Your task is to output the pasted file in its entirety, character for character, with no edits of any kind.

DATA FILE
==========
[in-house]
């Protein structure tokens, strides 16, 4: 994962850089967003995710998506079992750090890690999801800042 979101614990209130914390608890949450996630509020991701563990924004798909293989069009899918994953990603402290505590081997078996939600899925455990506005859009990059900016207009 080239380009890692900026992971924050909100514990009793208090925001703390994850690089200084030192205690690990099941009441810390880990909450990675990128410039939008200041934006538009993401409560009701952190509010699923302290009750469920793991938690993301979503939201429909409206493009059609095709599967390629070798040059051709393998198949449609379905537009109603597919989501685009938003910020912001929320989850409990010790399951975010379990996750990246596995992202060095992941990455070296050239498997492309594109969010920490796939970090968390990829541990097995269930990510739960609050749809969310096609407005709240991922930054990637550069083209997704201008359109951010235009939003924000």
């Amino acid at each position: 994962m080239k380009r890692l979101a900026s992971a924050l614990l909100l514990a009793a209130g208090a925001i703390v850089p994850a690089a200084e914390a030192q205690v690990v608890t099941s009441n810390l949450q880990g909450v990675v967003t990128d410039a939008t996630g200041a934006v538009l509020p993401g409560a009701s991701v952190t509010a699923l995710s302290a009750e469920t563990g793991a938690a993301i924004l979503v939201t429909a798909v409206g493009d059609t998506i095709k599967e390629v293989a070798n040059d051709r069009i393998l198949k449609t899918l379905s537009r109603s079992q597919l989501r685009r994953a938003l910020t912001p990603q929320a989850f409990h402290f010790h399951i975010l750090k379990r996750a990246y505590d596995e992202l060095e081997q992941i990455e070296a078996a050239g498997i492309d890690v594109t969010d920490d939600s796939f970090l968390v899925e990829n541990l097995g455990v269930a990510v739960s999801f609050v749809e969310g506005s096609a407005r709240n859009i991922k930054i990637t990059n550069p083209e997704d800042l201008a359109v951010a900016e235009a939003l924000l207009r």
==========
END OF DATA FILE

[in-house]
């Protein structure tokens, strides 16, 4: 994962850089967003995710998506079992750090890690999801800042 979101614990209130914390608890949450996630509020991701563990924004798909293989069009899918994953990603402290505590081997078996939600899925455990506005859009990059900016207009 080239380009890692900026992971924050909100514990009793208090925001703390994850690089200084030192205690690990099941009441810390880990909450990675990128410039939008200041934006538009993401409560009701952190509010699923302290009750469920793991938690993301979503939201429909409206493009059609095709599967390629070798040059051709393998198949449609379905537009109603597919989501685009938003910020912001929320989850409990010790399951975010379990996750990246596995992202060095992941990455070296050239498997492309594109969010920490796939970090968390990829541990097995269930990510739960609050749809969310096609407005709240991922930054990637550069083209997704201008359109951010235009939003924000």
């Amino acid at each position: 994962m080239k380009r890692l979101a900026s992971a924050l614990l909100l514990a009793a209130g208090a925001i703390v850089p994850a690089a200084e914390a030192q205690v690990v608890t099941s009441n810390l949450q880990g909450v990675v967003t990128d410039a939008t996630g200041a934006v538009l509020p993401g409560a009701s991701v952190t509010a699923l995710s302290a009750e469920t563990g793991a938690a993301i924004l979503v939201t429909a798909v409206g493009d059609t998506i095709k599967e390629v293989a070798n040059d051709r069009i393998l198949k449609t899918l379905s537009r109603s079992q597919l989501r685009r994953a938003l910020t912001p990603q929320a989850f409990h402290f010790h399951i975010l750090k379990r996750a990246y505590d596995e992202l060095e081997q992941i990455e070296a078996a050239g498997i492309d890690v594109t969010d920490d939600s796939f970090l968390v899925e990829n541990l097995g455990v269930a990510v739960s999801f609050v749809e969310g506005s096609a407005r709240n859009i991922k930054i990637t990059n550069p083209e997704d800042l201008a359109v951010a900016e235009a939003l924000l207009r």